Last week, I laid out the 2016 political landscape for the Ohio Senate with a focus on the open seats created by term limits. Now I want to do the same for the Ohio House. How many open seats will there be, and is there an opportunity for the Democrats to take back a majority?
Tackling the first question, there are 15 representatives that will be term-limited next year. In that mix are 11 Republicans and 4 Democrats. What is interesting is that this class of representatives, with so many Republicans, was elected in 2008, a great year for Democrats. At that point there was a Democratic majority in the House of 53 seats. In the past three election cycles Democrats have lost a total of 19 House seats though, many of them held by representatives that would have been term-limited next year. Obviously there will always be an attrition rate that makes the 1st and 2nd term classes larger than the 3rd and 4th, but this is a particularly small class and the high Democratic turnover explains why.
The chart below shows the districts with open seats in 2016, the current representative, the counties the district covers, and the Partisan Voter Index (PVI).
|District||Representative||Counties||Partisan Voter Index|
|HD 1||Ron Amstutz (R)||Wayne||+9 Republican|
|HD 16||Nan Baker (R)||Cuyahoga||+2 Republican|
|HD 23||Cheryl Grossman (R)||Franklin||+1 Republican|
|HD 31||Denise Driehaus (D)||Hamilton||+19 Democrat|
|HD 47||Barbara Sears (R)||Fulton, Lucas||+6 Republican|
|HD 49||Stephen Slesnick (D)||Stark||+10 Democrat|
|HD 53||Tim Derickson (R)||Butler||+10 Republican|
|HD 57||Terry Boose (R)||Huron, Lorain||+4 Republican|
|HD 59||Ron Gerberry (D)||Mahoning||+6 Democrat|
|HD 62||Ron Maag (R)||Warren||+19 Republican|
|HD 68||Margaret Ann Ruhl (R)||Delaware, Knox||+12 Republican|
|HD 70||Dave Hall (R)||Ashland, Holmes, Medina||+9 Republican|
|HD 74||Bob Hackett (R)||Clark, Madison, Greene||+10 Republican|
|HD 87||Jeff McClain (R)||Crawford, Marion, Morrow, Seneca, Wyandot||+9 Republican|
|HD 94||Debbie Phillips (D)||Athens, Meigs, Vinton, Washington||+6 Democrat|
A couple districts stick out as being particularly competitive. HD 16 and HD 23 lean slightly Republican, but are located in urban areas. Like in the Ohio Senate with SD 16 and SD 24, the Republican advantage could be erased by presidential year turnout, which tends to favor Democrats. As a result, if Democrats can recruit solid candidates, both of these races are definitely in play. Republicans may already have a candidate in HD 16, as Cuyahoga County Councilman Dave Greenspan has expressed interest in running.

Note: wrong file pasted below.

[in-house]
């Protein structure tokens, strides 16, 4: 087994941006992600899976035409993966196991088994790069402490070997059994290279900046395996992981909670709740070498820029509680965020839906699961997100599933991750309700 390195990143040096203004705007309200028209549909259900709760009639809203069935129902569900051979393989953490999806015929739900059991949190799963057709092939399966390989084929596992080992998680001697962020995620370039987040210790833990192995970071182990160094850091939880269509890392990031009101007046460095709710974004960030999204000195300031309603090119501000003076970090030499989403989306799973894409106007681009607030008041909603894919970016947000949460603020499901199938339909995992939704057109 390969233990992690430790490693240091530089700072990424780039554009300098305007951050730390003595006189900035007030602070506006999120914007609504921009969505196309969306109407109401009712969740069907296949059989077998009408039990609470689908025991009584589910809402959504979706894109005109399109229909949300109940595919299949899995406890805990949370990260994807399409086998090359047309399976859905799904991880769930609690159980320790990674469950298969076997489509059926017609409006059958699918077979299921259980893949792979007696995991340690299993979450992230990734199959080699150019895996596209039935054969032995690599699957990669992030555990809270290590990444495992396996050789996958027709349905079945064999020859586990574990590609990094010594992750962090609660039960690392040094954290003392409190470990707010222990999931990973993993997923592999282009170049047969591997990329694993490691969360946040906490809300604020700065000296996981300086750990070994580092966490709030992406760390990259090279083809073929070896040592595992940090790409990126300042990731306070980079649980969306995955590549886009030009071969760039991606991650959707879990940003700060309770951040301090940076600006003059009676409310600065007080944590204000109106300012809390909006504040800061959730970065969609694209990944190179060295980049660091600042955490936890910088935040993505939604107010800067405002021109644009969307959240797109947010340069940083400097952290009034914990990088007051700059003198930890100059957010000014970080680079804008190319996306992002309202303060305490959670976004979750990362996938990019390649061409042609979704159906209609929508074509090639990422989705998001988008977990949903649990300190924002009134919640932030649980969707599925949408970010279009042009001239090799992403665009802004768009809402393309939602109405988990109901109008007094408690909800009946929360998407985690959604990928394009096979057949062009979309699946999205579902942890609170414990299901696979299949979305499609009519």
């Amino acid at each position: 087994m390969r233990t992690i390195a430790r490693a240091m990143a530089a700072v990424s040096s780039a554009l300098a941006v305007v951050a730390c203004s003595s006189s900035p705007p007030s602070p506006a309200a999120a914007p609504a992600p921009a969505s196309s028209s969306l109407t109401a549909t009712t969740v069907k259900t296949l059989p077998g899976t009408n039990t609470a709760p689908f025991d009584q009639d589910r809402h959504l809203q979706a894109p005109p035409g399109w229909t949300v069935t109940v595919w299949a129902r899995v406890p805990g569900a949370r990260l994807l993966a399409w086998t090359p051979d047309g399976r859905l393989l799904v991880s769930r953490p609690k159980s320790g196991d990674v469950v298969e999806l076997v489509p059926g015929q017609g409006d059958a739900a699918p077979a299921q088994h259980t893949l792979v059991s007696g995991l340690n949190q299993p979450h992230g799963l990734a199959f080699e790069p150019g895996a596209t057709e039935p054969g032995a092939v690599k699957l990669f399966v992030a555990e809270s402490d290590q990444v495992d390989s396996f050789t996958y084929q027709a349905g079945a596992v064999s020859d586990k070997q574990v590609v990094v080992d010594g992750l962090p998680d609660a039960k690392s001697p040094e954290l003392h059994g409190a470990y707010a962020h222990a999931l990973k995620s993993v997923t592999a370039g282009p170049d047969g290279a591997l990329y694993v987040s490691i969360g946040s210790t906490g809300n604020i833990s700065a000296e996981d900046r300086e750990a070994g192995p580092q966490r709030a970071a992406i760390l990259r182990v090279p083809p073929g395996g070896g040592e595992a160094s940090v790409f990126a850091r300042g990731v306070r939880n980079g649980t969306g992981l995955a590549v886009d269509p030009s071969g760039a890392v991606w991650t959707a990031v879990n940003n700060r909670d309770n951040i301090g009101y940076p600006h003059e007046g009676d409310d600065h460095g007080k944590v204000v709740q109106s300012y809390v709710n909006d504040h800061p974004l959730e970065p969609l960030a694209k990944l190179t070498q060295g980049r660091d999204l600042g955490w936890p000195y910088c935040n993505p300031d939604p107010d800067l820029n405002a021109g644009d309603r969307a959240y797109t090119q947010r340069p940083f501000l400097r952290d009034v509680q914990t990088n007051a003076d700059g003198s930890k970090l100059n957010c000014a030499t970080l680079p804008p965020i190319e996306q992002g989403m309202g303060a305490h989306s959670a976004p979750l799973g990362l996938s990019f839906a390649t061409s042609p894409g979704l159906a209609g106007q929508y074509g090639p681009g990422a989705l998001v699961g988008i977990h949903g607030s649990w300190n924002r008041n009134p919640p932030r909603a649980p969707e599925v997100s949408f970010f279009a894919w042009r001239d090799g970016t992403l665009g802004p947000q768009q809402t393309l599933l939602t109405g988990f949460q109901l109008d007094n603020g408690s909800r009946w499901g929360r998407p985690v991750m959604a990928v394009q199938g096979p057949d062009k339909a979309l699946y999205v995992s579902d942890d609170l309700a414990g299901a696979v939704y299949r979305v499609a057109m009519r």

The only other competitive open seat would be HD 57. Rep. Terry Boose has performed well there, but considering the district’s proximity to Cleveland it’s possible the race could tighten with high turnout.
There are a few races with a PVI of +6, but they’re unlikely to be competitive. Neither party currently holds a seat that has a PVI of more than +4 in favor of the other party, even coming off the heavily Republican year of 2014. Republicans could use their vast financial resources to target HD 94 perhaps, where Rep. Debbie Phillips only won by 394 votes last year, but the district includes Ohio University and the electorate will look quite a bit different next year.
Now to answer the second question, can Democrats take back a majority?
By the numbers, it’s essentially impossible. A 16-seat swing in a single year would be unprecedented. Since Ohio fixed the number of representatives at 99 in 1964, the most a party has gained in one election cycle is 13 seats – Democrats in 1972 and Republicans in 2010. The legislative map makes that an even steeper hill to climb, as 60 seats in the House lean Republican and only 39 Democratic. In August, I wrote about the challenges Democrats face in taking back the Ohio House with the current map.
So what should Democrats do?
Well, how do you eat a whale? One bite at a time. Right now Democrats should focus on the three competitive open seats I’ve already mentioned, along with the five seats Republicans hold that lean Democratic – HD 3 (Brown), HD 36 (DeVitis), HD 43 (Rezabek), HD 55 (Manning), and HD 89 (Kraus). Performing well in those eight races will get them much closer to striking distance.
There is still a long way to go. More seats could very well open up over the next year, especially with a handful of open Senate seats that could lure a few incumbent representatives away. For now though, as far as open seats are concerned, this is what to expect for the Ohio House in 2016.